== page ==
Sometimes, style really does make up for a lack of substance.
When people talk about a game that has style - in that low, almost jazz-like tone that indicates everyone else is missing out somehow - chances are you'll hear Devil May Cry crop up a little. What that means in practical terms, at least for Devil May Cry 5, is the absurd, over-the-top cutscenes, with music synced up to ridiculous twists and turns as Dante, Nero and co. weave their weapons through one demon after another.
But perhaps the best way to explain DMC 5's style is through Nico, the engineer of the crew.
For those unaware, Nico is the granddaughter of a legendary gunsmith, the same one who fashioned Dante's pistols. She's armourer and support mechanic to Nero and V, occasionally chiding V's pet demon crow with thick Southern accent, and occasionally geeking out over demon appendages left on the battlefield.
It's a mutually beneficial relationship for Nico. But that relationship means that Nico often gets called into weird places and weird situations. So when the whole world turns to shit and someone needs a demon power-up or to save the day, Nico finds a way.
The entrances serve not just as a mini mid-level cutscene, but also light comic relief. And as the levels go deeper, the circumstances of her entry get more absurd. Perhaps the best comes mid-way through the game, and stars V's sassy crow Griffon.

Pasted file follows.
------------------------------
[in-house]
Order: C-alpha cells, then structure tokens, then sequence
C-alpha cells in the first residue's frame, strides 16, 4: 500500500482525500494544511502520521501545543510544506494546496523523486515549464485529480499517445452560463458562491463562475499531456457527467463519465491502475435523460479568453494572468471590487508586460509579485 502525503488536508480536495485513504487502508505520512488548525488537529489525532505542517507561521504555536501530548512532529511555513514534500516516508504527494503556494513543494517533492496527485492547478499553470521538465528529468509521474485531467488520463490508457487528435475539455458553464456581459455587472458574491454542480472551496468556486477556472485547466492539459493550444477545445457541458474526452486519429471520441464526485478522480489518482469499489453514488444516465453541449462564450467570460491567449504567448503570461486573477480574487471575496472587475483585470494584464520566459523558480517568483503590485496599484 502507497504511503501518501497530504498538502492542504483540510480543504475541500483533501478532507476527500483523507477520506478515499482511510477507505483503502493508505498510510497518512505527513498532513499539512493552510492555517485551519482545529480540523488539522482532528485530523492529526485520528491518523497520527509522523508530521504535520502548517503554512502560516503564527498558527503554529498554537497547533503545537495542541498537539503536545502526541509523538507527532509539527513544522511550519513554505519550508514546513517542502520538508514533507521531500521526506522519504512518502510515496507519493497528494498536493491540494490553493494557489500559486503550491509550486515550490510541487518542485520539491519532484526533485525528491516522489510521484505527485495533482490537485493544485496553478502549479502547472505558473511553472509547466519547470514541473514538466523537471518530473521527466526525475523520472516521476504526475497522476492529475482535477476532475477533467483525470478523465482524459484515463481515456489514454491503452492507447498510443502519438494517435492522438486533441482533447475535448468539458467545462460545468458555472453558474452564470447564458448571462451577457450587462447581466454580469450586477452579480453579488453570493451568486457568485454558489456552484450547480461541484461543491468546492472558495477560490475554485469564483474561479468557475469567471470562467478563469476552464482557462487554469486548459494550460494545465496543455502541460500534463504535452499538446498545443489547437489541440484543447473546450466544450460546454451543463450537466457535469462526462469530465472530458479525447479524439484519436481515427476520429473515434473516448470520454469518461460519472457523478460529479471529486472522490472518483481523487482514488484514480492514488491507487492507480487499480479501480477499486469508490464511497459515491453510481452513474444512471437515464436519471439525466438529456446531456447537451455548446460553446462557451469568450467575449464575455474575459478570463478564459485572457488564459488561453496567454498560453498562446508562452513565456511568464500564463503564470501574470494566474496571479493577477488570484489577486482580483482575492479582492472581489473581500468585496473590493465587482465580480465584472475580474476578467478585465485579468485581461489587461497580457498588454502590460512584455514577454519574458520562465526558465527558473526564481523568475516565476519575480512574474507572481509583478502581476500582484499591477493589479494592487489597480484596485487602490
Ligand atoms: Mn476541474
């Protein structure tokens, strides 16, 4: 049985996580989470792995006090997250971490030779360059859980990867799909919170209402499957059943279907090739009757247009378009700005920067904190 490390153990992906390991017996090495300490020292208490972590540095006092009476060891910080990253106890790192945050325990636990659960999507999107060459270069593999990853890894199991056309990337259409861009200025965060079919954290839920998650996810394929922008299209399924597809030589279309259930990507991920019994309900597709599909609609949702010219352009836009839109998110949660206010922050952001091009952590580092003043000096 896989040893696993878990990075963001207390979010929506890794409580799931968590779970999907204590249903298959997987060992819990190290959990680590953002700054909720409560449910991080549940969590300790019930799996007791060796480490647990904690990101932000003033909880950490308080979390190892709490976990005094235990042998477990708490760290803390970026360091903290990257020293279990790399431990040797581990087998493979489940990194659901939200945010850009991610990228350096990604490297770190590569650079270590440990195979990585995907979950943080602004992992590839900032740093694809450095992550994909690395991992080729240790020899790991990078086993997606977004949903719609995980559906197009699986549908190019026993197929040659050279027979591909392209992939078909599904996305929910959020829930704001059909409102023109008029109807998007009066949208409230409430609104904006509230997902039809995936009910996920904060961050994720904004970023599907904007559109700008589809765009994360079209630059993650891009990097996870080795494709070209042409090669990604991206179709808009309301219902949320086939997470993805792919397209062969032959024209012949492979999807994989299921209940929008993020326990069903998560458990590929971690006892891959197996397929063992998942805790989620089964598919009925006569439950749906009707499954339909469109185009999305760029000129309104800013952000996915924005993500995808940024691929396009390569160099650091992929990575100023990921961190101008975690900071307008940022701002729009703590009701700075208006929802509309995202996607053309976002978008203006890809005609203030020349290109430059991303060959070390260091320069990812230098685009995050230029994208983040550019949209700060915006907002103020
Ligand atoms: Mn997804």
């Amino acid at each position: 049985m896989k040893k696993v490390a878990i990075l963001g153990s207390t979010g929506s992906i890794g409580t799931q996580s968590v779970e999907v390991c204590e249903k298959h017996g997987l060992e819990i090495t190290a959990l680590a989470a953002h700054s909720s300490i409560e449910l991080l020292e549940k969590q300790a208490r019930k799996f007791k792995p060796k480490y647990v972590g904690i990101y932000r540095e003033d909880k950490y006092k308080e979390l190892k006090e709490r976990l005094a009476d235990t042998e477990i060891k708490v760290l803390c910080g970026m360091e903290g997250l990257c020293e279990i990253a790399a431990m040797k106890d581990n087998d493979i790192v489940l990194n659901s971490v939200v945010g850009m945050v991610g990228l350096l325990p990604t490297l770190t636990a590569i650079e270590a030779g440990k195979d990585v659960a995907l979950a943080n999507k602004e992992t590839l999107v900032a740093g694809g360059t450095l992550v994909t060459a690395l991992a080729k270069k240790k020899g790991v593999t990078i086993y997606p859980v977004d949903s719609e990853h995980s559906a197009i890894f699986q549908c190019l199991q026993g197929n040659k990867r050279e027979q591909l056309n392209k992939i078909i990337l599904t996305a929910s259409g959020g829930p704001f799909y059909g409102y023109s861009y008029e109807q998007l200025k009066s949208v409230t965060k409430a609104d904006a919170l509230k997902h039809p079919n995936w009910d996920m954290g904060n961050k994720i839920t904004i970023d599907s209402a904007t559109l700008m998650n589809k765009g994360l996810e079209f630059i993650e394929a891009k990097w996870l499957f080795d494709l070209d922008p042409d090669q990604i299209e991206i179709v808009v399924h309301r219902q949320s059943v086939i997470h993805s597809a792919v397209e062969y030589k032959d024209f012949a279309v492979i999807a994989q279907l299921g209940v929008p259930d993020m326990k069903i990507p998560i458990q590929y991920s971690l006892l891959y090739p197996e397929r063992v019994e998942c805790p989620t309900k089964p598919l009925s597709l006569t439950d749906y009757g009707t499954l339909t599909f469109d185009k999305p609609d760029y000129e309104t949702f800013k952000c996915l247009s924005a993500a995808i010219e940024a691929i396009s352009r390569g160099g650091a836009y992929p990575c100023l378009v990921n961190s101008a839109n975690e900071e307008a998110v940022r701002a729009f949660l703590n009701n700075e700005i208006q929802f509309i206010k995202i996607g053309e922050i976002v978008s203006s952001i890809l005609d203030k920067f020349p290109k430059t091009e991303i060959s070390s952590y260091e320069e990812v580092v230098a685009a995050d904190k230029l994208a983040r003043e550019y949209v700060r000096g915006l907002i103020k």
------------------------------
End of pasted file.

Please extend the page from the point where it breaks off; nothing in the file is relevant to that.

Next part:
For whatever reason, Griffon feels the urge to play while waiting for V. So the crow nicks V's demonic walking stick and flies around for a little, only for Nico's van to come hauling through.
Nico had already joked about cooking the talkative Griffon like a small chook, so seeing the crow dodge a flying campervan as it flips and rolls (without taking any visible damage, I might add) adds another element to it all.
It's a nice way of breaking up the monotony of the levels, which truth be told, aren't that great. The moment-to-moment slicing and dicing of DMC 5 is all well and good - it's what the series does best - but the design of the levels is pretty formulaic, and not in an inspirational way.
Ninja Theory's reboot of Devil May Cry suffered from this as well, but it was smarter about it narratively. With Kat as a medium explaining Limbo, DmC at least had a sensible hook for why you were suddenly braced with invisible walls. And some of the levels were genuinely entertaining in their own right, like Lillith's nightclub.
But DMC 5 is the sort of game that you make concessions for. It's the price you pay for a weird, unique game that involves wise-cracking arseholes slaying a ton of demons in incredibly fashionable ways.
And, as it turns out, the world's best mini-van driver.